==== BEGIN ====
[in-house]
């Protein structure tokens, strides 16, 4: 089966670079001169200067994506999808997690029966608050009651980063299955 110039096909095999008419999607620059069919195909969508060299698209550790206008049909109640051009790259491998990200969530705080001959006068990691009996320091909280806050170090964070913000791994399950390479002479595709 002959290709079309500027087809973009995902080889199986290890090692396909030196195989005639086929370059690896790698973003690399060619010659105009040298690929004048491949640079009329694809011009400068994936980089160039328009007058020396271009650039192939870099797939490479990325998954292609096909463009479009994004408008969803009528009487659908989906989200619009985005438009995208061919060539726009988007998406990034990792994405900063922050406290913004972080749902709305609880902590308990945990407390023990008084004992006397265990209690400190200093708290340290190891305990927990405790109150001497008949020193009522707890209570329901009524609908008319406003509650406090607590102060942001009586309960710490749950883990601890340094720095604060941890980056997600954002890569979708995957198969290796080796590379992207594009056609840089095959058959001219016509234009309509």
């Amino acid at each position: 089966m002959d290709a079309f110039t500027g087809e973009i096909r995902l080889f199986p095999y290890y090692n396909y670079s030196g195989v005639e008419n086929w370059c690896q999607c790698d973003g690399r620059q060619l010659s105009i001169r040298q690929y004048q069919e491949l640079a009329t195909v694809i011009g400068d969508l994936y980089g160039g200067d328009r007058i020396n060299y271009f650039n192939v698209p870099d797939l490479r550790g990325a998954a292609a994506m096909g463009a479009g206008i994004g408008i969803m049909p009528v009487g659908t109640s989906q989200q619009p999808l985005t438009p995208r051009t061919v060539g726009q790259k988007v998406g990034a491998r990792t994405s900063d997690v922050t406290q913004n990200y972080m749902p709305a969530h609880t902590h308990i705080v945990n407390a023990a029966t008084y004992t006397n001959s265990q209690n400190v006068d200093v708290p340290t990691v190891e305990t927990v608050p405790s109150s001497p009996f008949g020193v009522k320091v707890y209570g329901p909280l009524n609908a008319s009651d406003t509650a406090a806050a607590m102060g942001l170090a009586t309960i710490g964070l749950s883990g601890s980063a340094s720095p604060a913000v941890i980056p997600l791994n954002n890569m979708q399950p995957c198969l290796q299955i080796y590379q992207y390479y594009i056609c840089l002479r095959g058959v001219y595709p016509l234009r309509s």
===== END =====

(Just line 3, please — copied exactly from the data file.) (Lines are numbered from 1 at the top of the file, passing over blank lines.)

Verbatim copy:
């Amino acid at each position: 089966m002959d290709a079309f110039t500027g087809e973009i096909r995902l080889f199986p095999y290890y090692n396909y670079s030196g195989v005639e008419n086929w370059c690896q999607c790698d973003g690399r620059q060619l010659s105009i001169r040298q690929y004048q069919e491949l640079a009329t195909v694809i011009g400068d969508l994936y980089g160039g200067d328009r007058i020396n060299y271009f650039n192939v698209p870099d797939l490479r550790g990325a998954a292609a994506m096909g463009a479009g206008i994004g408008i969803m049909p009528v009487g659908t109640s989906q989200q619009p999808l985005t438009p995208r051009t061919v060539g726009q790259k988007v998406g990034a491998r990792t994405s900063d997690v922050t406290q913004n990200y972080m749902p709305a969530h609880t902590h308990i705080v945990n407390a023990a029966t008084y004992t006397n001959s265990q209690n400190v006068d200093v708290p340290t990691v190891e305990t927990v608050p405790s109150s001497p009996f008949g020193v009522k320091v707890y209570g329901p909280l009524n609908a008319s009651d406003t509650a406090a806050a607590m102060g942001l170090a009586t309960i710490g964070l749950s883990g601890s980063a340094s720095p604060a913000v941890i980056p997600l791994n954002n890569m979708q399950p995957c198969l290796q299955i080796y590379q992207y390479y594009i056609c840089l002479r095959g058959v001219y595709p016509l234009r309509s």